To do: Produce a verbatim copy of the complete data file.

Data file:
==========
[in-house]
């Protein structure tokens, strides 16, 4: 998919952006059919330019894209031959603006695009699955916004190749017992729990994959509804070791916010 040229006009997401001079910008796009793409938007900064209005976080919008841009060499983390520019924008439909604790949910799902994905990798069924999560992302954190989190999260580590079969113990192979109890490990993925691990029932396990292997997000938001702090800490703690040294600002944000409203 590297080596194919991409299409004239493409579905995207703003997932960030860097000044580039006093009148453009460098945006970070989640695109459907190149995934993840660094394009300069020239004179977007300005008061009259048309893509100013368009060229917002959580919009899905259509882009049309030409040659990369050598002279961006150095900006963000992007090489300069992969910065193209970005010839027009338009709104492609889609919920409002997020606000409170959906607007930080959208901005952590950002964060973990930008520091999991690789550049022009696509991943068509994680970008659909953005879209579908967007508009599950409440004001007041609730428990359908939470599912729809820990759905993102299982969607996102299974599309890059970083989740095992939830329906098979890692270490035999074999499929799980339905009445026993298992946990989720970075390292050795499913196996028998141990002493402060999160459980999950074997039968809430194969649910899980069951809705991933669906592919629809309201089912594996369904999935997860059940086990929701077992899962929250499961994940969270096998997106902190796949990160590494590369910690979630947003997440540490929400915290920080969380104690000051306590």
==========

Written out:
[in-house]
């Protein structure tokens, strides 16, 4: 998919952006059919330019894209031959603006695009699955916004190749017992729990994959509804070791916010 040229006009997401001079910008796009793409938007900064209005976080919008841009060499983390520019924008439909604790949910799902994905990798069924999560992302954190989190999260580590079969113990192979109890490990993925691990029932396990292997997000938001702090800490703690040294600002944000409203 590297080596194919991409299409004239493409579905995207703003997932960030860097000044580039006093009148453009460098945006970070989640695109459907190149995934993840660094394009300069020239004179977007300005008061009259048309893509100013368009060229917002959580919009899905259509882009049309030409040659990369050598002279961006150095900006963000992007090489300069992969910065193209970005010839027009338009709104492609889609919920409002997020606000409170959906607007930080959208901005952590950002964060973990930008520091999991690789550049022009696509991943068509994680970008659909953005879209579908967007508009599950409440004001007041609730428990359908939470599912729809820990759905993102299982969607996102299974599309890059970083989740095992939830329906098979890692270490035999074999499929799980339905009445026993298992946990989720970075390292050795499913196996028998141990002493402060999160459980999950074997039968809430194969649910899980069951809705991933669906592919629809309201089912594996369904999935997860059940086990929701077992899962929250499961994940969270096998997106902190796949990160590494590369910690979630947003997440540490929400915290920080969380104690000051306590």